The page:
In a Stokes County clearing in the shadow of two smoke stacks, construction vehicles trudge through a layer of what looks like thick gray dirt. It’s actually coal ash, and soon 12 million tons of it will cover the area. 

Excavation and clean-up of this site at Duke Energy’s Belews Creek Steam Station has officially begun.

Crews have been working for years to turn what used to be a coal basin into a landfill to dispose of decades worth of ash. They’ve already installed a 24-inch-thick liner to prevent leaks. Now they’re working to fill it. 

“You can see out there you see coal ash being dug up, put into the dump trucks driving into the landfill, where it is placed, leveled," says Bill Norton with Duke Energy. "And then the process begins again.”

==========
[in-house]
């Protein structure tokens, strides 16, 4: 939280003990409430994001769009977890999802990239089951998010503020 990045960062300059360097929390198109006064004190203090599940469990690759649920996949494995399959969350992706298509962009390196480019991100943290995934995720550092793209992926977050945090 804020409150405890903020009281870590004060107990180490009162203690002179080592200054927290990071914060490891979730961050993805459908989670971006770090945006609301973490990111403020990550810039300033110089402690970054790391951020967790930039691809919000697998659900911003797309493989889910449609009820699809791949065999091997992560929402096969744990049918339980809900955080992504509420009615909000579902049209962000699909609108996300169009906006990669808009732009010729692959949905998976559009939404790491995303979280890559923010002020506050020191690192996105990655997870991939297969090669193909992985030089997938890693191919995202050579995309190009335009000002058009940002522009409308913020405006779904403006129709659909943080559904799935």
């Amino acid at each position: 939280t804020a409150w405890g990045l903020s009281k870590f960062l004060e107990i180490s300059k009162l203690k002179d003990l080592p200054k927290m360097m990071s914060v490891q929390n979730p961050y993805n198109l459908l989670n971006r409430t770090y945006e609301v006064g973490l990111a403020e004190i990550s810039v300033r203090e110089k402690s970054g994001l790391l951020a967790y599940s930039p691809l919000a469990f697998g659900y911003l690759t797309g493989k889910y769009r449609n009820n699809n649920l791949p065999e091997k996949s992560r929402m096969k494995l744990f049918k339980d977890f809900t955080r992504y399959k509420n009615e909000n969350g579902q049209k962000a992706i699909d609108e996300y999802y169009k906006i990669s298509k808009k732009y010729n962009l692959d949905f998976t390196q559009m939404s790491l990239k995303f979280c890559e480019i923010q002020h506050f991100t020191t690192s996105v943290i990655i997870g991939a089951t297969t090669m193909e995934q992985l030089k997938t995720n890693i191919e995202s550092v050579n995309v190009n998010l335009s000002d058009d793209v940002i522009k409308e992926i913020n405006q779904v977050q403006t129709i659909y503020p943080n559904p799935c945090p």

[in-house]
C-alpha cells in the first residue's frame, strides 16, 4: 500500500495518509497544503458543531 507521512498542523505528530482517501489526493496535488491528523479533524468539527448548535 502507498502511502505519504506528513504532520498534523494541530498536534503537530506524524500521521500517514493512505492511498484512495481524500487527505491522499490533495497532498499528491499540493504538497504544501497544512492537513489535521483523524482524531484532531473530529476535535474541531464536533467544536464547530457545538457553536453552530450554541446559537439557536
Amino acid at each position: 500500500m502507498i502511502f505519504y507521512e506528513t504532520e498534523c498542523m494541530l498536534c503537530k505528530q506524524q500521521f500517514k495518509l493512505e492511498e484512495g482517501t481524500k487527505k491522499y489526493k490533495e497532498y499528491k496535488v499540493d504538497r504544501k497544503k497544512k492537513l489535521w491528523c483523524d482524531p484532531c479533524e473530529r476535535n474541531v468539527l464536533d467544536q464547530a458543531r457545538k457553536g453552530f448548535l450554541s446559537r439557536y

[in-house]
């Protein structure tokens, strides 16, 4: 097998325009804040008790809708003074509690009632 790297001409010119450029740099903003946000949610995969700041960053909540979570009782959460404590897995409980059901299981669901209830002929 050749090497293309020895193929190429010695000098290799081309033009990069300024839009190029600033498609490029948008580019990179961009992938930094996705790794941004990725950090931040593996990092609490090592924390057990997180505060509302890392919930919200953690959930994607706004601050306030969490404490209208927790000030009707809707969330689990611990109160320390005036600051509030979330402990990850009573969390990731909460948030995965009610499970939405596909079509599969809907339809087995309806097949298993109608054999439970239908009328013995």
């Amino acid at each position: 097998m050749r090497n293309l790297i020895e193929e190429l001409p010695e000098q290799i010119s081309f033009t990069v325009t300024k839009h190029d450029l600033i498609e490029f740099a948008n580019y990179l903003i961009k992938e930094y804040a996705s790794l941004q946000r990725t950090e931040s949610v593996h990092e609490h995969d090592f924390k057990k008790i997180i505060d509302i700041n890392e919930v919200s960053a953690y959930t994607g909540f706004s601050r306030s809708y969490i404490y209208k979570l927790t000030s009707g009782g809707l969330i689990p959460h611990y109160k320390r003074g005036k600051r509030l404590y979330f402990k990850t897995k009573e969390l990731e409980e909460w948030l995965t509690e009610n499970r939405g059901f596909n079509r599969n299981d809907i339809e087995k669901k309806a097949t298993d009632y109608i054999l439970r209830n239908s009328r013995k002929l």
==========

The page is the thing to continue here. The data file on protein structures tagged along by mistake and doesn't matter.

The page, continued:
Norton says the process will continue on like this for the next 11 years. The project was prompted by a settlement with the North Carolina Department of Environmental Quality and environmental advocacy groups after coal ash runoff spilled into the Dan River in 2014. 

“All of it is also surrounded by monitoring wells," Norton says. "So even when we're done, and this will take until the early 2030s to complete, but even when we're done, we'll be monitoring for decades to ensure that the groundwater remains protected.”

By the mid 2030s, the Belews Creek coal power plant itself will be retired as Duke transitions to more sustainable forms of energy generation. Norton says they are in the process of determining what will replace it. 

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